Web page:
Alex in A Newfound Land is a time traveller - a most reluctant time traveller, thrown three centuries backwards in time. She knows all about TV and hot showers, she longs for washing machines and chocolates. And I guess she really, really wishes she could flip that switch and light up her house. She scoffs at my nostalgic take on the past (yes, we do talk to each other, Alex and I. It is one of those afflictions most writers suffer from; we develop relationships with our imaginary characters) and lists one inconvenience after the other, starting with the general lack of creature comforts and ending with the sadly dependent legal status of women.

Alex is right; the past is no sinecure, rather it was a demanding place, requiring tough people – people like Alex. She snorts when I say that, but looks quite pleased, preening somewhat as she saunters off towards the barn and her waiting husband.  When Matthew leans towards Alex to brush at her hair, I shiver and wish it was me, not her, who had been propelled back to the 17th century.  Or do I? I adjust the cushion at my back, prop up my feet on the nearby stool and conclude that life is pretty good in the here and now. Besides, I love the switch thing – I hate the dark!

Below follows a brief excerpt from A Newfound Land. Enjoy!

After supper, the younger bairns were sent to bed. Ian took Mark with him to see to the beasts, and Matthew and Alex retired to the parlour.
“Have you read the letter from Simon?” Matthew caressed Alex’s cheek in passing and went to sit in his chair, facing hers in front of the fire.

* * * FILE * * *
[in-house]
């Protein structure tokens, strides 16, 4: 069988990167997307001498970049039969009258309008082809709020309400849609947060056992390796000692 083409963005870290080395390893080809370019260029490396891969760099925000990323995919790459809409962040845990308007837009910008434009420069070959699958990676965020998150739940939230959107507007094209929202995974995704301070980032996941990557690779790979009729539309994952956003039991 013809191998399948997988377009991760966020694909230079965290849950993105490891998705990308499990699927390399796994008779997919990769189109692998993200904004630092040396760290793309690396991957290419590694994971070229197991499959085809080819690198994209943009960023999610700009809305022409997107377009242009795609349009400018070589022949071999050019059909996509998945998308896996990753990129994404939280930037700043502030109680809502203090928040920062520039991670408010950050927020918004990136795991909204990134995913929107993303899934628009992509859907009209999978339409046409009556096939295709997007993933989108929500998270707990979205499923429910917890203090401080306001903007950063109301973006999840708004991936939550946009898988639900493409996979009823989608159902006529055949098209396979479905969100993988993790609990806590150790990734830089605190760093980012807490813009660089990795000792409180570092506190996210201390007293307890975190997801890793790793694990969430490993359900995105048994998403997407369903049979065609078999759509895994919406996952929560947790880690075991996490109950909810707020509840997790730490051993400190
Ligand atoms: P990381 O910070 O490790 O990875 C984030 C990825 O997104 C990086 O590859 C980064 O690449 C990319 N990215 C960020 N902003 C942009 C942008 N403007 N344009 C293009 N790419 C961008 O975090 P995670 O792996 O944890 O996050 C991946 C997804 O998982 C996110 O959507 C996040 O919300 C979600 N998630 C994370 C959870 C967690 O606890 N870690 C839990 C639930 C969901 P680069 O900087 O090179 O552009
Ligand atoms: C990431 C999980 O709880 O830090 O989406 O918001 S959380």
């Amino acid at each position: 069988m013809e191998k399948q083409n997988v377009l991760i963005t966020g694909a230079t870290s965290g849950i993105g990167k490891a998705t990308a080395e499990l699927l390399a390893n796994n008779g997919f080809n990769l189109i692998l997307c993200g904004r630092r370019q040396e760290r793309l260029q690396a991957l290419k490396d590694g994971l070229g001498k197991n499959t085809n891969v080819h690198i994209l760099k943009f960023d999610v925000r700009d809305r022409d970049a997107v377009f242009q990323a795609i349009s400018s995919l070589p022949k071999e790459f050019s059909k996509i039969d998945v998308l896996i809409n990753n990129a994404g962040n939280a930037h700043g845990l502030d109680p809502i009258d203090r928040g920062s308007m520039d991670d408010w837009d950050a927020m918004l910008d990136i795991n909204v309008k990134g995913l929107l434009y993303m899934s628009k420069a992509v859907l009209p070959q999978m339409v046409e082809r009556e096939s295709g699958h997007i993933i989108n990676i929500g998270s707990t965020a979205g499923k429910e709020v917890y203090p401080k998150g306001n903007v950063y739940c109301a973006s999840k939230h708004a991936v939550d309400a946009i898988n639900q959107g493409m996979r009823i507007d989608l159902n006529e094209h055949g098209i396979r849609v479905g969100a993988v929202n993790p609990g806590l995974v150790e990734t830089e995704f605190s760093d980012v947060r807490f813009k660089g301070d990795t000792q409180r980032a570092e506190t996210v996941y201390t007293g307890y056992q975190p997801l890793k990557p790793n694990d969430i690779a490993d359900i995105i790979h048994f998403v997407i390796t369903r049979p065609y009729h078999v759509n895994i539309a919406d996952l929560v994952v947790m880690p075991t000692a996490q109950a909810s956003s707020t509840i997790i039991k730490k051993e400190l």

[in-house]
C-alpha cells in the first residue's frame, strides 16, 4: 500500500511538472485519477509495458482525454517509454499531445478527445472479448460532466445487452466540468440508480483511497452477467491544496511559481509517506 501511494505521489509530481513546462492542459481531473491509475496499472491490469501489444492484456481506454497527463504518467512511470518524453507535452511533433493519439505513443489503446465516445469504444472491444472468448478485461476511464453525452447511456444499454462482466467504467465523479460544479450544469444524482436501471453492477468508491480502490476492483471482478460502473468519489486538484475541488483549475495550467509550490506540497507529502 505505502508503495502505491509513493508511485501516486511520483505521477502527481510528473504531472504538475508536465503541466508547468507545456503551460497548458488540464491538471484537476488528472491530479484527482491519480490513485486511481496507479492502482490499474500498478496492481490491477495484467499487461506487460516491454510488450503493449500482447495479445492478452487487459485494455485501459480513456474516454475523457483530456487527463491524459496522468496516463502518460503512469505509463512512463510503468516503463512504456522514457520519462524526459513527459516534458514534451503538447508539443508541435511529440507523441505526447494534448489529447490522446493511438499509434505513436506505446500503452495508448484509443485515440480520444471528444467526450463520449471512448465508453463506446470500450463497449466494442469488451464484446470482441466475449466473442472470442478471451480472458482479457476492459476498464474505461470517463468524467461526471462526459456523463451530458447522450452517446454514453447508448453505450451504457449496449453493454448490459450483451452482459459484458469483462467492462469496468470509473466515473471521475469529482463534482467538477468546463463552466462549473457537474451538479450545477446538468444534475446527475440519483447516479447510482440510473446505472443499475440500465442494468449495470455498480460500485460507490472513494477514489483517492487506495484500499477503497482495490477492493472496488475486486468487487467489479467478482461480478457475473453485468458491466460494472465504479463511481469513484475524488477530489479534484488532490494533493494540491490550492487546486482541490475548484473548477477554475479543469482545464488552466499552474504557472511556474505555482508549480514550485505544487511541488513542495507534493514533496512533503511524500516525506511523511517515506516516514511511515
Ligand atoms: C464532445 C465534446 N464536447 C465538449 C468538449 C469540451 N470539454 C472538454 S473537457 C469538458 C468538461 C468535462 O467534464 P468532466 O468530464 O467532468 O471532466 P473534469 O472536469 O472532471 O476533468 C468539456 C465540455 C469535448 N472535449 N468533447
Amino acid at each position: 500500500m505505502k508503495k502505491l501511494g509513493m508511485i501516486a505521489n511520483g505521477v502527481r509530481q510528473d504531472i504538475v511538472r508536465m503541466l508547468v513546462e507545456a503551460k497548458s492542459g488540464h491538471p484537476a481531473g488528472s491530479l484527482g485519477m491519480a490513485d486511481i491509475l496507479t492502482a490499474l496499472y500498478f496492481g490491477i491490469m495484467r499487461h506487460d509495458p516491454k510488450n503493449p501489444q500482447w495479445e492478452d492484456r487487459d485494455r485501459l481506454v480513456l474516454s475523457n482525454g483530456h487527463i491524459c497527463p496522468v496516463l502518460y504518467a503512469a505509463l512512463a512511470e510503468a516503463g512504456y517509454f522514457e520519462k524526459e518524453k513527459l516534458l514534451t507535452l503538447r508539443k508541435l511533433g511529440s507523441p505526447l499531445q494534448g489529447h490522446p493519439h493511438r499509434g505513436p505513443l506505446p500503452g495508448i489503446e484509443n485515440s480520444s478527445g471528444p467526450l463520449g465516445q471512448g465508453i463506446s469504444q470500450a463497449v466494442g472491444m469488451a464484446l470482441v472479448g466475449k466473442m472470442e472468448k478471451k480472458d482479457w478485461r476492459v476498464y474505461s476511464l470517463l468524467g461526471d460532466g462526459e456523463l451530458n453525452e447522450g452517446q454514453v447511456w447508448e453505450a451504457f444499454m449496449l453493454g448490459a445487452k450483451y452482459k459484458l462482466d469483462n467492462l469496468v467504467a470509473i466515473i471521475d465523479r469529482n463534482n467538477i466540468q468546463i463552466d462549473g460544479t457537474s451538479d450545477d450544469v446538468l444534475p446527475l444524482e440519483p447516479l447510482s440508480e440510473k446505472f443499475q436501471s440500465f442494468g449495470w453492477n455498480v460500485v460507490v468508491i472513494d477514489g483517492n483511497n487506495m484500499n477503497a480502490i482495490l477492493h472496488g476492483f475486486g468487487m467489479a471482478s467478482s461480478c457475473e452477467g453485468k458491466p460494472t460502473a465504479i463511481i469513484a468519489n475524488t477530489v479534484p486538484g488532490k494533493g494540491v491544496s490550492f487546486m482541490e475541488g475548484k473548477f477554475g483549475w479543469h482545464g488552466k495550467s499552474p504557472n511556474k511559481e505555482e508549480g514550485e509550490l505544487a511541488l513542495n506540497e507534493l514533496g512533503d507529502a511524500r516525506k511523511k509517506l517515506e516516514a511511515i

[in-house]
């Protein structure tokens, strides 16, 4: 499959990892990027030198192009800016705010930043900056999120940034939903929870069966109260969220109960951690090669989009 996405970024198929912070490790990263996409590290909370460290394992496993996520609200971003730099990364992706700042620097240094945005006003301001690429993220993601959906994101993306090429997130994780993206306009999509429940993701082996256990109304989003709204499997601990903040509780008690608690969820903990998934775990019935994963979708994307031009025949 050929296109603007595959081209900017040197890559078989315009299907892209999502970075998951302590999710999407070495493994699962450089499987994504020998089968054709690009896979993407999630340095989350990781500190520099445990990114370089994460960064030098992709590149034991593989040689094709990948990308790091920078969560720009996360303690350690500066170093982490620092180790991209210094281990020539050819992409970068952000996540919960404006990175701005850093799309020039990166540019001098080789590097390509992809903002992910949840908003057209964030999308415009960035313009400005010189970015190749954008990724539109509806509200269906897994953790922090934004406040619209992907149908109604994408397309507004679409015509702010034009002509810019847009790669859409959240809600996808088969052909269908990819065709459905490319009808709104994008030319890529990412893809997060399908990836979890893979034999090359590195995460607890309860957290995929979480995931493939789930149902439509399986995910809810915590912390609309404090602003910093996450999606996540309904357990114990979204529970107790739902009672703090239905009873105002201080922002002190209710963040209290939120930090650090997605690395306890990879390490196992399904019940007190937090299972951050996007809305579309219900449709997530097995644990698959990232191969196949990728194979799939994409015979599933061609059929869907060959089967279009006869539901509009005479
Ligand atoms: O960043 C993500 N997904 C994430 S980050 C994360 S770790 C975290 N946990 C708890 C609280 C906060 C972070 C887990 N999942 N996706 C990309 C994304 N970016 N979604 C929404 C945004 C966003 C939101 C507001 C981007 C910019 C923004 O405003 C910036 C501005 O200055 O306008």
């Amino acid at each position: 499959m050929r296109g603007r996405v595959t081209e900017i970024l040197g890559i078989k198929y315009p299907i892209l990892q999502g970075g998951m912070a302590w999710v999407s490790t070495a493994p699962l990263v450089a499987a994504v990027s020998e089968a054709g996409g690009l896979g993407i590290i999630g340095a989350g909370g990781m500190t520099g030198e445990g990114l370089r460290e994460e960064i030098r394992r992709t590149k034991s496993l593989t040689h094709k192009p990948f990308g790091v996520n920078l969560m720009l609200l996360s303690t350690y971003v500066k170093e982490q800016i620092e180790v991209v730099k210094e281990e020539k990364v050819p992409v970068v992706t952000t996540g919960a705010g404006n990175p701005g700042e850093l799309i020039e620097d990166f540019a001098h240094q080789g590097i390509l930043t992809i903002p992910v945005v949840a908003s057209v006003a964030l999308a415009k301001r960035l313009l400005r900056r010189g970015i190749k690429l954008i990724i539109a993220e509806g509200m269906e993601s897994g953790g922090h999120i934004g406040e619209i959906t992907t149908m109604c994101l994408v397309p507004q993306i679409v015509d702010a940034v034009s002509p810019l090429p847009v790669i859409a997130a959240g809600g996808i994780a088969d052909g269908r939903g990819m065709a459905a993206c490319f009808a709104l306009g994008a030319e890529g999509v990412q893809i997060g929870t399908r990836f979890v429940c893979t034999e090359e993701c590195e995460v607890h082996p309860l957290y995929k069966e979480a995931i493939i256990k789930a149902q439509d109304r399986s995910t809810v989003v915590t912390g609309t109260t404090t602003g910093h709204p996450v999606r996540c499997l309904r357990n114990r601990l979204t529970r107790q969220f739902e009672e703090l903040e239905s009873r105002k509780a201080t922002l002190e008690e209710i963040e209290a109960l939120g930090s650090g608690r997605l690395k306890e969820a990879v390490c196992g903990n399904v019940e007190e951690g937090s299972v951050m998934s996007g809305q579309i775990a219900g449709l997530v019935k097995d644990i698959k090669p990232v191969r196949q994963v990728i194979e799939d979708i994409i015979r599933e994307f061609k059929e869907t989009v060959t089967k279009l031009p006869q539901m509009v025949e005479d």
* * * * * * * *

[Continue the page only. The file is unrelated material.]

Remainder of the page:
“Yes, although I’m not entirely sure if I understood it all. Simon’s handwriting is at times atrocious.”
“It seems all is well with them, even though Simon does complain that life is a trifle difficult.”
Alex shook out Sarah’s mended smock. “What was it he said? Thousands of Highlander soldiers let loose on Ayrshire?”
“Aye, and they have no reason to love us, do they?” He pursed his lips, washed by a wave of concern for his sister, Joan, and Simon, his brother-in-law.
“Well no, given the way the Covenanter armies acted in the Highlands. Bloody religion,” she said, making Matthew raise a disapproving brow. “Well, it is, isn’t it? Making Scots turn upon Scots, English upon English...and at the end of the day for what? For the right to proclaim your own interpretation of the Bible as being the valid one? God must roll His eyes in desperation at times.”
“Aye,” Matthew sighed. “He must. But it isn’t His fault, and as for the Bible, it’s all there. You don’t need an interpretation; you must but read it and reflect on it.”
“Not according to some of the ministers. Some ministers are of the firm opinion that it is them that can interpret, and we must but listen and obey – especially us featherbrained women.”
Matthew laughed and raised his foot to rest in her lap. “Obedience is an attractive quality in a woman, one unfortunately very lacking in you.”
“Watch it,” she mumbled, brandishing her needle. “You don’t want me to run this through your toe, do you?”
He laughed again and sat back with his pewter mug of whisky in his hands to look at her. In the glow from the fire and the light of the candle by her side, all of her was haloed, her dark hair throwing off glints of bronze and even gold. Not much grey in it, just the odd hair here and there and the little patch just off her right temple, creating an interesting streak of light in all that dark.
For almost fourteen years she had been in his life, and there were still days when he would give silent and fervent thanks for having her with him, for that random and miraculous occurrence a day in August that had thrown her from her time into his. 1658, he mused, on a Scottish moor, and he had found her after a terrifying thunderstorm, badly burnt and concussed, wearing the strangest garments he had ever seen. Breeches on a woman... And what breeches, narrow and blue they hugged her so close it had been like seeing her naked, her rounded arse straining against the tight cloth.